Enduro-ing is so hot right now.
From bike models to shoes to tires, the term is suddenly everywhere. Packs. Shorts. Trail helmet and googles? So enduro.
Despite the invasion, its specific definition has yet to be determined, and the debate over whether it’s actually a new mountain biking discipline or just a marketing ploy fills countless columns, blogs and YouTube videos. It’s all the rage. It’s just that no one knows what it actually means.
However, in the mud and roots of the Pacific Northwest, a group of riders are working to create their own definition. While race series spring up around the country, for the minds and hands behind the Cascadia Dirt Cup, “enduro” doesn’t mean pros, podiums or product—it means a race for riders, by riders. It means building community, giving back and having a helluva good time in the process.
In November of 2012, the enduro epidemic was already raging through the mountain bike world. In the southern Pacific Northwest, the Oregon Enduro Series was in its second year, and in 2013 pros from around the world would make their way north to the Whistler stop of the Enduro World Series. But as for the space between…despite being home to some of the strongest trail advocacy groups on the west coast, including the Evergreen Mountain Bike Alliance (EMBA), Whatcom Mountain Bike Coalition (WMBC), Friends of Capitol Forest and the Olympic Dirt Society, the central PNW had only seen a single race. The area had the trails, had the infrastructure and had the riders. It just didn’t have any events.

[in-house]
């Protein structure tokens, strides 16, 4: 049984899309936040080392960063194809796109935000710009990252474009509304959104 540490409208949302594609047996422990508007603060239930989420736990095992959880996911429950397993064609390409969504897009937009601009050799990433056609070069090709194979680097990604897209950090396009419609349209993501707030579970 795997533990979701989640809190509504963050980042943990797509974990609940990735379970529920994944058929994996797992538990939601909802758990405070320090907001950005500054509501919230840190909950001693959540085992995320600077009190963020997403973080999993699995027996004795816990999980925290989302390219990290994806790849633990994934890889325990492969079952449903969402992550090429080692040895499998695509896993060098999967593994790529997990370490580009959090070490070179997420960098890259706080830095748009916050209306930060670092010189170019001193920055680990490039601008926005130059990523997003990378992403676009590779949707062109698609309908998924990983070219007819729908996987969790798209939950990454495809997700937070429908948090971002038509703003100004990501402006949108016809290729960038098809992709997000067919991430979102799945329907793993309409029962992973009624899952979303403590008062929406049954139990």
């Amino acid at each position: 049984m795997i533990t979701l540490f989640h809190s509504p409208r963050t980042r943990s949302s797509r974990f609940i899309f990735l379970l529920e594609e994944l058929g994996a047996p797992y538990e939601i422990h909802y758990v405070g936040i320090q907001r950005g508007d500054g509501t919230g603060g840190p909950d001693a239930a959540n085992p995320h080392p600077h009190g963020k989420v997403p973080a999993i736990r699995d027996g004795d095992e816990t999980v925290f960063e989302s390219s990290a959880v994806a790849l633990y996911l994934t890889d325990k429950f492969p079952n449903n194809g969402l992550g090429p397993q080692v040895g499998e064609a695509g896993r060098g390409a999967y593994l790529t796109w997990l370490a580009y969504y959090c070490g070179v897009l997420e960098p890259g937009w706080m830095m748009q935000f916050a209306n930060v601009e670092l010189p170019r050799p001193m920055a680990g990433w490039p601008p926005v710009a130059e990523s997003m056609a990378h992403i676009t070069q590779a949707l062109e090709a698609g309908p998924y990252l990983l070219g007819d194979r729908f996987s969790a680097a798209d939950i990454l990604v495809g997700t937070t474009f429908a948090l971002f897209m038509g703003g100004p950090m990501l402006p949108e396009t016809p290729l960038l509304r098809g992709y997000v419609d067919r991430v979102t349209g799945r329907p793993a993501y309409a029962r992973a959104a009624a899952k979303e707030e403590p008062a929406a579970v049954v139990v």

Then came Jon Kennedy, a Seattle local who had spent five years working for EMBA before moving into a position as marketing manager at Diamondback Bicycles. In September, Jon and fellow bike aficionado Trey Wilson had put on the Capitol Forest Enduro near Olympia, WA, at that point the only one in the state. Still, Capitol Forest ended when the last racer crossed the finish line. Jon, had a bigger vision. And he had a feeling many others did as well.
“I was always very curious about enduro series going down in Oregon and other places,” Jon says, “and it blew my mind that, in one of the most amazing mountain biking states in the country, we didn’t have one. And it wasn’t because no one wanted it and it wasn’t because we don’t have rad terrain—it was just because the right people with the right mindsets weren’t talking.”
So Jon decided to start that conversation, and at the 2012 Interbike Convention he met over beers with James Whitesides, a Shimano rep for MODUS Sport Group. James was already working with Glenn Glover, director of advocacy at EMBA, to put on a race at Seattle’s Tiger Mountain, and as James and Jon talked it became apparent that a catalyst was needed.
“We saw a conversation happening in Seattle, another in Olympia, another in Bellingham,” says James, “and Jon realized we were all having them and tied it all together. I held the first Tiger Mountain race the day after. I literally flew home Friday night, set the course the next morning at 5 a.m., and had a race.”
Tiger was a success, and Jon began gathering names into an email chain. James, Trey and Glenn; Lars Sternberg, a Transition Bikes athlete and local legend, who had visions of a race in Bellingham; Eric “E.B. Extreme” Brown, director of advocacy for the WMBC and trail builder/organizer extraordinaire; Scott Tucker, co-organizer of Port Angeles’s long-running Dry Hill DH race; among others, the key figures in PNW trail advocacy groups.